What Are They?
Greenhouse gases (GHG) are gases that contribute to the greenhouse effect on Earth by trapping gases into the atmosphere.
By order of abundance in the atmosphere, GHG are:
Water vapour (H2O)
Carbon dioxide (CO2)
Nitrous oxide (N2O)
Hydrofluorocarbons (includes HCFCs and HFCs)
Most of these gases are naturally present in the atmosphere. They are not directly harmful to humans or animals’ health (except ozone (O3) above concentrations of about 0.1 ppm). However, human activity has increased their concentration, and they are creating a warming effect with rippled effects on the environment and society.
Others are pure products of human activity (CFCs, HCFCs & HFCs).
According to the EPA, the impact of these gases on climate change depends on three key factors:
How much is in the atmosphere?
Concentration is the quantity of a particular gas in the air—larger emissions of GHG results in higher concentrations in the atmosphere.
When measuring GHG emissions, two measures are commonly used:
1. “CO2 equivalent” units of CO2 (CO2e)
2. Another measure is the atomic weight, typically as “carbon”
However, converting GHGs to kg of carbon is not useful as it does not allow a comparison between different GHGs.
Please use CO2e.
How long do they remain in the atmosphere?
These gases can stay in the atmosphere for different amounts of time, ranging from a few years to thousands of years. However, these gases remain in the atmosphere long enough to become well mixed, so the amount measured in the atmosphere is equivalent worldwide, regardless of the emissions’ location.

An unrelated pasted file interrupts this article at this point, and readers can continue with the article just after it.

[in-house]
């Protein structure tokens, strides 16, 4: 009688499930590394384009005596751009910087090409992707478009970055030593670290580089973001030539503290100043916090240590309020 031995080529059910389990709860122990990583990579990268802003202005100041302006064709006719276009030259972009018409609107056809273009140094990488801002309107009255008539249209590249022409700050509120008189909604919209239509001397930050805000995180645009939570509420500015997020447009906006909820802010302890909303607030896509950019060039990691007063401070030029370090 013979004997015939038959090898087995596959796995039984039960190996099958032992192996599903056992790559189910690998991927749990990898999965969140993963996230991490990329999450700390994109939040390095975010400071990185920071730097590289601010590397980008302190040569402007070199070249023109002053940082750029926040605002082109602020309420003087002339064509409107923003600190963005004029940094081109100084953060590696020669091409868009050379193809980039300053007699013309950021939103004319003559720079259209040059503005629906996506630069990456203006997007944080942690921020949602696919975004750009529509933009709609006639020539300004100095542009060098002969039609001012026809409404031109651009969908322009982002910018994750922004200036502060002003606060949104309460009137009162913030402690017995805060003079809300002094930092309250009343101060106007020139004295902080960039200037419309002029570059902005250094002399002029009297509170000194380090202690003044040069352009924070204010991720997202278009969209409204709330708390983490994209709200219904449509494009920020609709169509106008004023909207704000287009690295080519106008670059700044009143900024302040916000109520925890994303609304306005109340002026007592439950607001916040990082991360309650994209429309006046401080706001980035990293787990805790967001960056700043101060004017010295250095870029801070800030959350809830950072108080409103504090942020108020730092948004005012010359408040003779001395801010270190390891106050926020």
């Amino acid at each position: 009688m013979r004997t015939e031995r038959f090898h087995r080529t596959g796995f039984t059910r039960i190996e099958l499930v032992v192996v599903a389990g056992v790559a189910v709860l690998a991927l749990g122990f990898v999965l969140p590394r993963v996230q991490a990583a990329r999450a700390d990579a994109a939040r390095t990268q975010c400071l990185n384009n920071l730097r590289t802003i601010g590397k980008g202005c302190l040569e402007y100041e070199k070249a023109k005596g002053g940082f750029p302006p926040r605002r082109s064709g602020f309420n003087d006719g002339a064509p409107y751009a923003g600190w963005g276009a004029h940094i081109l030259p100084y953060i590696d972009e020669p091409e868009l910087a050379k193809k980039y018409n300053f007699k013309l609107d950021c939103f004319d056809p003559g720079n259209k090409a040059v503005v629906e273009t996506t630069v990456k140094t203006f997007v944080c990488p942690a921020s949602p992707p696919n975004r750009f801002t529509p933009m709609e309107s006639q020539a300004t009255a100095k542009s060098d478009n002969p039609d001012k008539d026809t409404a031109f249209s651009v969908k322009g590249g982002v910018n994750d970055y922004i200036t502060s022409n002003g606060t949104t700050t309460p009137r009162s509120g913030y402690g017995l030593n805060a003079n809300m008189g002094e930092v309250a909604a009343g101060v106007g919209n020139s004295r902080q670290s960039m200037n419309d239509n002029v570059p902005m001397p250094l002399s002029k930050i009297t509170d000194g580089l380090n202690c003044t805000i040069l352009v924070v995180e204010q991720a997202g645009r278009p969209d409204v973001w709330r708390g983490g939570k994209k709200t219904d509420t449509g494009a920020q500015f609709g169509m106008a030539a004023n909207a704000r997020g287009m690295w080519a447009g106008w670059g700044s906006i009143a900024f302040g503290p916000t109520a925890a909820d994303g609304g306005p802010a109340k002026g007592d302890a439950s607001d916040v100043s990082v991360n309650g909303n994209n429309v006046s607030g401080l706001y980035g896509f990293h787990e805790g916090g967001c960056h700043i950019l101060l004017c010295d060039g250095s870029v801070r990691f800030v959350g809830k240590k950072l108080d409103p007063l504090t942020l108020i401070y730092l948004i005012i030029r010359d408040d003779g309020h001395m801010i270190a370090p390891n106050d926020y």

How strongly do they impact the atmosphere?
Some gases are more effective than others at warming the planet. For each greenhouse gas, a Global Warming Potential (GWP) has been calculated to reflect how long it stays in the atmosphere on average, and how strongly it absorbs energy. Gases with a higher GWP absorb more energy, per unit of mass, than gases with a lower GWP, thus contributing more to warming Earth.
The IPCC considers 6 GHGs to be relevant for human-caused climate change:
Global Warming Potential
Carbon dioxide (CO2)
Nitrous oxide (N20)
124 - 14,800
7,390 - 12,200
Sulfur hexafluoride (SF6)
Nitrogen trifluoride (NF3)
- “CO2e” (e standing for “equivalent”) takes into account the various greenhouse effects of these gases in terms of warming and lasting. This is a simple unit that agglomerates ALL GHG.
- Even if the individual warming effect can be mentioned in an analysis, it can be misleading to state that for example, methane (CH4) has 25 times more GH effect than CO2, as this is already accounted for in the CO2e reporting.